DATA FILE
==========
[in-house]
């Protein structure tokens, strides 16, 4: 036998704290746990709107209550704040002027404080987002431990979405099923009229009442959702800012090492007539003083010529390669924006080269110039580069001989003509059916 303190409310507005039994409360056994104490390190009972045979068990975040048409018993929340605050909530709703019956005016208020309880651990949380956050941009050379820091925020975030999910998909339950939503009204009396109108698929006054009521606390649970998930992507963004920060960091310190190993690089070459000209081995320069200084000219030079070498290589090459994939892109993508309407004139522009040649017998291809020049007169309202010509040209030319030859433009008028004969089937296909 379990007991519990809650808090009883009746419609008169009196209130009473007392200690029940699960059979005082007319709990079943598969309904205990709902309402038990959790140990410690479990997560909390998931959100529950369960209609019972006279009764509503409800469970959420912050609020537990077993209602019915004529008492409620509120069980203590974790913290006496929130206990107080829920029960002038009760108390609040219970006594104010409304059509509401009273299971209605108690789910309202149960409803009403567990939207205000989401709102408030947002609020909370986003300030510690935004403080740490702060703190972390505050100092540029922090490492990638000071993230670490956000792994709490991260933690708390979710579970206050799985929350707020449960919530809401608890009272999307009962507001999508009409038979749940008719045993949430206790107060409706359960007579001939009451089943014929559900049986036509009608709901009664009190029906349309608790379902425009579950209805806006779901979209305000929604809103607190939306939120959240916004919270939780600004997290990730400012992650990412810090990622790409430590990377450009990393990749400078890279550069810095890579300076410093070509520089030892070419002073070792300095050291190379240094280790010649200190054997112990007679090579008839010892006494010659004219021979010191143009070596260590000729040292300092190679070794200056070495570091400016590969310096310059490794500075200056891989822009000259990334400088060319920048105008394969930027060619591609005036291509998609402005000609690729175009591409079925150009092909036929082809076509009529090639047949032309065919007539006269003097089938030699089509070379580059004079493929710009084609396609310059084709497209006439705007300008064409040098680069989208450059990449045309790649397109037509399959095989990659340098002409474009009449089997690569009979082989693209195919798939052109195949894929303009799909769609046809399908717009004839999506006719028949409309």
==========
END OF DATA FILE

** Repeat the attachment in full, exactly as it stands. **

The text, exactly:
[in-house]
């Protein structure tokens, strides 16, 4: 036998704290746990709107209550704040002027404080987002431990979405099923009229009442959702800012090492007539003083010529390669924006080269110039580069001989003509059916 303190409310507005039994409360056994104490390190009972045979068990975040048409018993929340605050909530709703019956005016208020309880651990949380956050941009050379820091925020975030999910998909339950939503009204009396109108698929006054009521606390649970998930992507963004920060960091310190190993690089070459000209081995320069200084000219030079070498290589090459994939892109993508309407004139522009040649017998291809020049007169309202010509040209030319030859433009008028004969089937296909 379990007991519990809650808090009883009746419609008169009196209130009473007392200690029940699960059979005082007319709990079943598969309904205990709902309402038990959790140990410690479990997560909390998931959100529950369960209609019972006279009764509503409800469970959420912050609020537990077993209602019915004529008492409620509120069980203590974790913290006496929130206990107080829920029960002038009760108390609040219970006594104010409304059509509401009273299971209605108690789910309202149960409803009403567990939207205000989401709102408030947002609020909370986003300030510690935004403080740490702060703190972390505050100092540029922090490492990638000071993230670490956000792994709490991260933690708390979710579970206050799985929350707020449960919530809401608890009272999307009962507001999508009409038979749940008719045993949430206790107060409706359960007579001939009451089943014929559900049986036509009608709901009664009190029906349309608790379902425009579950209805806006779901979209305000929604809103607190939306939120959240916004919270939780600004997290990730400012992650990412810090990622790409430590990377450009990393990749400078890279550069810095890579300076410093070509520089030892070419002073070792300095050291190379240094280790010649200190054997112990007679090579008839010892006494010659004219021979010191143009070596260590000729040292300092190679070794200056070495570091400016590969310096310059490794500075200056891989822009000259990334400088060319920048105008394969930027060619591609005036291509998609402005000609690729175009591409079925150009092909036929082809076509009529090639047949032309065919007539006269003097089938030699089509070379580059004079493929710009084609396609310059084709497209006439705007300008064409040098680069989208450059990449045309790649397109037509399959095989990659340098002409474009009449089997690569009979082989693209195919798939052109195949894929303009799909769609046809399908717009004839999506006719028949409309």